Hermeneutics And Metaphysics -- By: Thomas A. Howe
CAJ 3:2 (Fall 2004) p. 1
Hermeneutics And Metaphysics
The prevailing view among theorists of hermeneutics is that no one comes to the text without a set of presuppositions. One author of a text on biblical interpretation asserts, “All understanding and interpretation proceed from a prior understanding or a system of making sense of reality.”1 Another prevailing view among hermeneutic theorists is that because of the apparent unavoidability of one’s presuppositions, objectivity is not possible. The rejection of the possibility of objectivity in interpretation is not confined to those theorists who fall outside the evangelical camp. The flight from objectivity is rampant among evangelical theorists also, evidenced by such characteristic assertions as, “There is no such thing as a pure reading, an objective interpretation,”2 or “Since neutral exegesis is impossible, no necessarily ‘true’ or final interpretation is possible.”3 The monumental influence of Martin Heidegger through the writings of Hans-Georg Gadamer has precipitated a near global defection among contemporary evangelical theorists from the traditional notion of grammatical-historical interpretation.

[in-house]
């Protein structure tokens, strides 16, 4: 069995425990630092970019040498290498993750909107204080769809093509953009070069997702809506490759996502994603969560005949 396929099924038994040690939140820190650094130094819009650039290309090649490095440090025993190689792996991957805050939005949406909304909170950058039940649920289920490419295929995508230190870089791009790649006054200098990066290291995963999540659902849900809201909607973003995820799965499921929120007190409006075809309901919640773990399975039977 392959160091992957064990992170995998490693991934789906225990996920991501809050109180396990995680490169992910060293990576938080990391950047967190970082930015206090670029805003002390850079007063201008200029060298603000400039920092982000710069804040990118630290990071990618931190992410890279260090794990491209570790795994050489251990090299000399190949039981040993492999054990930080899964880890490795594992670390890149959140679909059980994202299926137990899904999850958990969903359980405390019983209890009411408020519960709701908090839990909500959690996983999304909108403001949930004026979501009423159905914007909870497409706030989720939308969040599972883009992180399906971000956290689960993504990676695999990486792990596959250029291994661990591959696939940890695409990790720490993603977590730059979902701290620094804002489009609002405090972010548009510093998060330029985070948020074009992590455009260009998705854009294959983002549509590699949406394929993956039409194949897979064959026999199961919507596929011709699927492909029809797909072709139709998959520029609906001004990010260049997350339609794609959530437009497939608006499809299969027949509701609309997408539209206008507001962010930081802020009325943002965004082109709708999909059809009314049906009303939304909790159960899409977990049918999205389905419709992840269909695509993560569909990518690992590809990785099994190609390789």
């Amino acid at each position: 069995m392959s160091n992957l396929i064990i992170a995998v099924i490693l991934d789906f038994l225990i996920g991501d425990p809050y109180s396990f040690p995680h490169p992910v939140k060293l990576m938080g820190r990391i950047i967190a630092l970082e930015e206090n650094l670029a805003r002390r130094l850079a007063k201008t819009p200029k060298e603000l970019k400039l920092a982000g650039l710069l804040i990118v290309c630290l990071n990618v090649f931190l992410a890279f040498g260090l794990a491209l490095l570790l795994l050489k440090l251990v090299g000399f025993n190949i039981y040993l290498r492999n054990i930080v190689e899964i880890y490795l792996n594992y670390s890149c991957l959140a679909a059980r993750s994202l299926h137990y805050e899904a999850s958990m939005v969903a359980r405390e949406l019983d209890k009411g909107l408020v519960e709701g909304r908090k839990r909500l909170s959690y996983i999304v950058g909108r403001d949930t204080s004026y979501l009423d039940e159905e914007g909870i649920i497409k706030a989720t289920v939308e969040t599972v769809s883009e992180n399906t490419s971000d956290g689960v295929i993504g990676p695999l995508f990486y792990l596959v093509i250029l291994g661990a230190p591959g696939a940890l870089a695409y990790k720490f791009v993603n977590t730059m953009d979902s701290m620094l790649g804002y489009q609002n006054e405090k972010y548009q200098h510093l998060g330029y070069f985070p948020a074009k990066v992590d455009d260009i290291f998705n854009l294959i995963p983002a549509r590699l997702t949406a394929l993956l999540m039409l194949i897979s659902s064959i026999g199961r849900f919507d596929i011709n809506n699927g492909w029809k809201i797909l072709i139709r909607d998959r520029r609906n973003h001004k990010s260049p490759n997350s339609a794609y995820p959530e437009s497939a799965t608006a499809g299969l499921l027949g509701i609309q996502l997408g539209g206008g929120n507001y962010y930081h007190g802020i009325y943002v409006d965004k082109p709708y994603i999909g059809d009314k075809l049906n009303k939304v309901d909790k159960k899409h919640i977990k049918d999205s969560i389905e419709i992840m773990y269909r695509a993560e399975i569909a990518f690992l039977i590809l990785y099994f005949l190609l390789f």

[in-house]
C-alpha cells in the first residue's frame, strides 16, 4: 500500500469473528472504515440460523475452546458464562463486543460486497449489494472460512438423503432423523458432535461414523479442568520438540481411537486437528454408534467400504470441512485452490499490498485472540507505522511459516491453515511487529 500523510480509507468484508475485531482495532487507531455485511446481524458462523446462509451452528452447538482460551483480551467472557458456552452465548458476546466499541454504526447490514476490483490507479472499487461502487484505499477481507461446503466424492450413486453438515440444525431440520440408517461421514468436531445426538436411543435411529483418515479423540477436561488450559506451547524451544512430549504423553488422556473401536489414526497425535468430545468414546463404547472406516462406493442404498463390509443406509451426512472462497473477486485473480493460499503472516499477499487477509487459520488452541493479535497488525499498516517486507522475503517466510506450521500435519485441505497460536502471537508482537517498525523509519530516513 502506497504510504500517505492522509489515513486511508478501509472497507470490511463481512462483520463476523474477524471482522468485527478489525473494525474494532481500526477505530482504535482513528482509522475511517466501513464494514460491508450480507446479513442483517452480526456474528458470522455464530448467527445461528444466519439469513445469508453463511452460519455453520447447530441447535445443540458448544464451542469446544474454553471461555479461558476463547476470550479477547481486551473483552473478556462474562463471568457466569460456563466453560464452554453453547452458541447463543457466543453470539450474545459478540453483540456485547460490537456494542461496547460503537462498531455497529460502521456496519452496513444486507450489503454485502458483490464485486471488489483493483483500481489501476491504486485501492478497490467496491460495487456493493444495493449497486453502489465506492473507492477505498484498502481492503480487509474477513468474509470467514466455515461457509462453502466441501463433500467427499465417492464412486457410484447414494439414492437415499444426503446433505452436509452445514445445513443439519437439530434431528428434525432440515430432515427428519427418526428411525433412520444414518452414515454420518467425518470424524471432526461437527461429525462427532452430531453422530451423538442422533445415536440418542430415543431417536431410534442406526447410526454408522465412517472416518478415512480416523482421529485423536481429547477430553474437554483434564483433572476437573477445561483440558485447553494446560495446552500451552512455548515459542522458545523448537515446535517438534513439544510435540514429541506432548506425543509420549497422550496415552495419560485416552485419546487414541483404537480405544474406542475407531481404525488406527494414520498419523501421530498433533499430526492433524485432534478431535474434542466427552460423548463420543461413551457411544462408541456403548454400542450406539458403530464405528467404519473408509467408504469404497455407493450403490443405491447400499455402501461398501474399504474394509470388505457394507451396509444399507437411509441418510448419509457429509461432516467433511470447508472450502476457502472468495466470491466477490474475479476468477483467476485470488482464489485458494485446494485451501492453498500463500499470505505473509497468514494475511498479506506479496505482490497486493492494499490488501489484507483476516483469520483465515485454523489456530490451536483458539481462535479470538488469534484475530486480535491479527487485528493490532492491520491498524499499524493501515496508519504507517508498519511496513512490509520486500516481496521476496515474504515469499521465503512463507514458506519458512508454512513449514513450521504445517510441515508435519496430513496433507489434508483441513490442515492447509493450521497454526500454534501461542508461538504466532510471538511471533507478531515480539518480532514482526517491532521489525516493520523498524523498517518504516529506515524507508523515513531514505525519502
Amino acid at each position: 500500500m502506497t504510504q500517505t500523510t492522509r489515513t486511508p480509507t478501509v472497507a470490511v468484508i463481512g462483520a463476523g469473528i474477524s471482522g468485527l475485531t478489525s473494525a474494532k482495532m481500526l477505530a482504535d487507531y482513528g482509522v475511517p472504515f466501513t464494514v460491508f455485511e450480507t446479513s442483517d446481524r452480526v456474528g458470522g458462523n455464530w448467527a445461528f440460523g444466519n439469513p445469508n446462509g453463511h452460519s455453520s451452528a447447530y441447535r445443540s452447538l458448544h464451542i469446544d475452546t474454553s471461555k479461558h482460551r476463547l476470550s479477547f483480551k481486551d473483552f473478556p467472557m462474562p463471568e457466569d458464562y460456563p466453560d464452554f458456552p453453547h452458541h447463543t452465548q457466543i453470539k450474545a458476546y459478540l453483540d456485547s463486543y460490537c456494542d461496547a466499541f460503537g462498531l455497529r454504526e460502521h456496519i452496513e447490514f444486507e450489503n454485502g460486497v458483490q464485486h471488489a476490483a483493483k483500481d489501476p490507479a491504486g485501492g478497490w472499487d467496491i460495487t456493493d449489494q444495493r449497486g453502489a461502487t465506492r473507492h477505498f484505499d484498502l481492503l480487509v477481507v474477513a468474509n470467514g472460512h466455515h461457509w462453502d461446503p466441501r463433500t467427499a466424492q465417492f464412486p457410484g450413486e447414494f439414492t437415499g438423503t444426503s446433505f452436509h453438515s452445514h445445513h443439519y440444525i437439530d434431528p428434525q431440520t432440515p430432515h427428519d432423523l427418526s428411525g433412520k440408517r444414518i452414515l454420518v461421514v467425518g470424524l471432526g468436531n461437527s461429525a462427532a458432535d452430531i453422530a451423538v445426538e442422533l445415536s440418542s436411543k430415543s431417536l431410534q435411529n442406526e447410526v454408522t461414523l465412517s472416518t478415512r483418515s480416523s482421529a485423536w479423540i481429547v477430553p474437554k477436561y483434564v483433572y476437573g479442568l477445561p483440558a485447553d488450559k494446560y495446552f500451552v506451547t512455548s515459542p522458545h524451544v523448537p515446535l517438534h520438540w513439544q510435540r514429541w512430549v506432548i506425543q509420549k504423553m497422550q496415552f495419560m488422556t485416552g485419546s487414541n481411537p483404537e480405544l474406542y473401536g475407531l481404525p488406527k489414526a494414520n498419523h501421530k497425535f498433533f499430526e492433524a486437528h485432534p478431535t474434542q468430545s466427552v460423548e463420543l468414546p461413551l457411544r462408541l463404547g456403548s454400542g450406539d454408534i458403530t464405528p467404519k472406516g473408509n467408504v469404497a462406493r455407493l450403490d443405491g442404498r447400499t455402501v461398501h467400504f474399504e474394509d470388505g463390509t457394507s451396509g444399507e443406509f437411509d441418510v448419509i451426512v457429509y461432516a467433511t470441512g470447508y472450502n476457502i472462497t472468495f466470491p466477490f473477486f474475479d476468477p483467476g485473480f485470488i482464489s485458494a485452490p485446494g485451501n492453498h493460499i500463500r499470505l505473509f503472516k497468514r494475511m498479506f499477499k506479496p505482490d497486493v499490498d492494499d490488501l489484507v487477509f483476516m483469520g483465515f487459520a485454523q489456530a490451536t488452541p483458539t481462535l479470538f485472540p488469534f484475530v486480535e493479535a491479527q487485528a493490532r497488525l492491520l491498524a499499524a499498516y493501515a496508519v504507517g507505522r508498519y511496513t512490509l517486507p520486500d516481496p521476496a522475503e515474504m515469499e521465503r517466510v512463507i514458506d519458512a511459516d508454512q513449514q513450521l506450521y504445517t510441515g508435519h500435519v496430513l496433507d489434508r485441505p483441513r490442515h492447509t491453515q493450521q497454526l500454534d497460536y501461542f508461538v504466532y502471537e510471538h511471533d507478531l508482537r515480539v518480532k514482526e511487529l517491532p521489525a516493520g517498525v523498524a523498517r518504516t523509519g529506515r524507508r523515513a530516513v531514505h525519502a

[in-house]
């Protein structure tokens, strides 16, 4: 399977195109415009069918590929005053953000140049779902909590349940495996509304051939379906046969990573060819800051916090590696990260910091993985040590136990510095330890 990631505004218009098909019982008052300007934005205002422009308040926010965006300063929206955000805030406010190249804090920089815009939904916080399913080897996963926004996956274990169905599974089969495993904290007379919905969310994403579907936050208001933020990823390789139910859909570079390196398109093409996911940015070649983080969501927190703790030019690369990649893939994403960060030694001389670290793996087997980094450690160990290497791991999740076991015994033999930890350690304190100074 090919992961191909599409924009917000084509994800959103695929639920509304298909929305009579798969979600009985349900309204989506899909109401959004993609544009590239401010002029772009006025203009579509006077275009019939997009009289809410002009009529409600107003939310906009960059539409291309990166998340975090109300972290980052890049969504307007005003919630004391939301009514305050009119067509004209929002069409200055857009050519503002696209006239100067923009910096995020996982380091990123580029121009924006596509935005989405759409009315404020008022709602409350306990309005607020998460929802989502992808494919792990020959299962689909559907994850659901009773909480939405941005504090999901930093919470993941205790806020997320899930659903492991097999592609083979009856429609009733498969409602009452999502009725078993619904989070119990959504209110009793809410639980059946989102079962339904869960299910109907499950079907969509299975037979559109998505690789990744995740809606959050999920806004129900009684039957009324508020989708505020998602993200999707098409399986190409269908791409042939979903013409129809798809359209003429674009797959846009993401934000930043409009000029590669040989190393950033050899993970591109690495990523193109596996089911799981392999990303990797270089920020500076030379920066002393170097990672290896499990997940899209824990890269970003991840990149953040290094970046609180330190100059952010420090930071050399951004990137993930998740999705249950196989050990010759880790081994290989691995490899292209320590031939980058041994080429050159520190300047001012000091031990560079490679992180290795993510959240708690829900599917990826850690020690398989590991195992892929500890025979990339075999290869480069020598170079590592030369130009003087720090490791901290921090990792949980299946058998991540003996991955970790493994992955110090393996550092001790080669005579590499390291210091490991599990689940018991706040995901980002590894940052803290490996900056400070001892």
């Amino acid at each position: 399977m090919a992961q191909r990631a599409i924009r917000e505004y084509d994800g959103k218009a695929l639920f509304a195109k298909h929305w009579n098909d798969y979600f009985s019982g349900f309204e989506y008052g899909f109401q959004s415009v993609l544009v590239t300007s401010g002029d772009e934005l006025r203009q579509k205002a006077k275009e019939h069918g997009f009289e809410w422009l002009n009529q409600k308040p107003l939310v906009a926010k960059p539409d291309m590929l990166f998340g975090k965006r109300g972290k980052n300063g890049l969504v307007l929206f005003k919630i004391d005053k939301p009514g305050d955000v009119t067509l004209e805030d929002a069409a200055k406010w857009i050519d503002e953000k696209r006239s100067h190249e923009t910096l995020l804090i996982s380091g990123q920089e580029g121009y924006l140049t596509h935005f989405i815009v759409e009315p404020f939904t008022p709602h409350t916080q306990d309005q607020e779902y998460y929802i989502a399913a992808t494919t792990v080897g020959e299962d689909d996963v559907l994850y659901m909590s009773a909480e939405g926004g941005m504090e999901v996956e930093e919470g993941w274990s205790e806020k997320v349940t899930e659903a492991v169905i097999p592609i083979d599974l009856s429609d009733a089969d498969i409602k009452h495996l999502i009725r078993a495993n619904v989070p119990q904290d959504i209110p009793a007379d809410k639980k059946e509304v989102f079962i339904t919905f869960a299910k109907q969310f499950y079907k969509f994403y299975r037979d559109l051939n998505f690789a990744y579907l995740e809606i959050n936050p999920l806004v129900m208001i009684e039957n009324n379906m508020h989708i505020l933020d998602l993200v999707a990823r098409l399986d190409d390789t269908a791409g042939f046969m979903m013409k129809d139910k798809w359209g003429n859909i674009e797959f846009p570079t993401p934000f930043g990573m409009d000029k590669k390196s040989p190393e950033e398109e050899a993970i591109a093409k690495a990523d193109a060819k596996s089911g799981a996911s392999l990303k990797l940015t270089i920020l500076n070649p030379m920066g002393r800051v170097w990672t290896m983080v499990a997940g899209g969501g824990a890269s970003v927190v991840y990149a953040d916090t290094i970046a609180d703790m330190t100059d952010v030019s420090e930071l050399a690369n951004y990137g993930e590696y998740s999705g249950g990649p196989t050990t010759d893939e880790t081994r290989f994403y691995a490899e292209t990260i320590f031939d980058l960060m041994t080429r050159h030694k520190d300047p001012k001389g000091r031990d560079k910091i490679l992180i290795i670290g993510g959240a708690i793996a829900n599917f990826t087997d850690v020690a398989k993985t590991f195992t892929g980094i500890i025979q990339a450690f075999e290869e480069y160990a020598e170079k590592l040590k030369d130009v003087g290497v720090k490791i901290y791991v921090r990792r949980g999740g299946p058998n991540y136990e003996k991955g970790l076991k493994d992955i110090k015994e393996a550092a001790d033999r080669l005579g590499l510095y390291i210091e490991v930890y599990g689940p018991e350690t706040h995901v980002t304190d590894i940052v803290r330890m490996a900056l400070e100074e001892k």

CAJ 3:2 (Fall 2004) p. 2
Not only has much of evangelicalism imbibed the self-referentially incoherent notion that there can be no objectivity in interpretation, but this defection is predicated upon at once a denial of metaphysics and an assumed metaphysic. As William Luijpen observed, “During the nineteenth century positivism managed to oppress authentic metaphysical thinking. Since then, however, man has again realized that the absolutizing of the positive sciences was based on a conviction which is rooted not in the sciences themselves but in a very bad kind of metaphysics.”4 The metaphysics denied was the traditional metaphysics of western scholastic philosophy, and the metaphysics assumed is the Heideggerian/Gadamerian phenomenological metaphysics of the meaning of Being.
Metaphysics As A Presupposition
Someone may challenge the notion that evangelical hermeneutic theory has imbibed the metaphysics of Heidegger. However, if anyone wishes to deny that hermeneutic theorists assume some metaphysical perspective, then he can but cursorily scan almost any text on biblical hermeneutics published since the 1960’s to discover such assertions as the following: “It is true that various types of preunderstanding functioning in a variety of ways are always present in the perception and interpretation of reality, then the question th...
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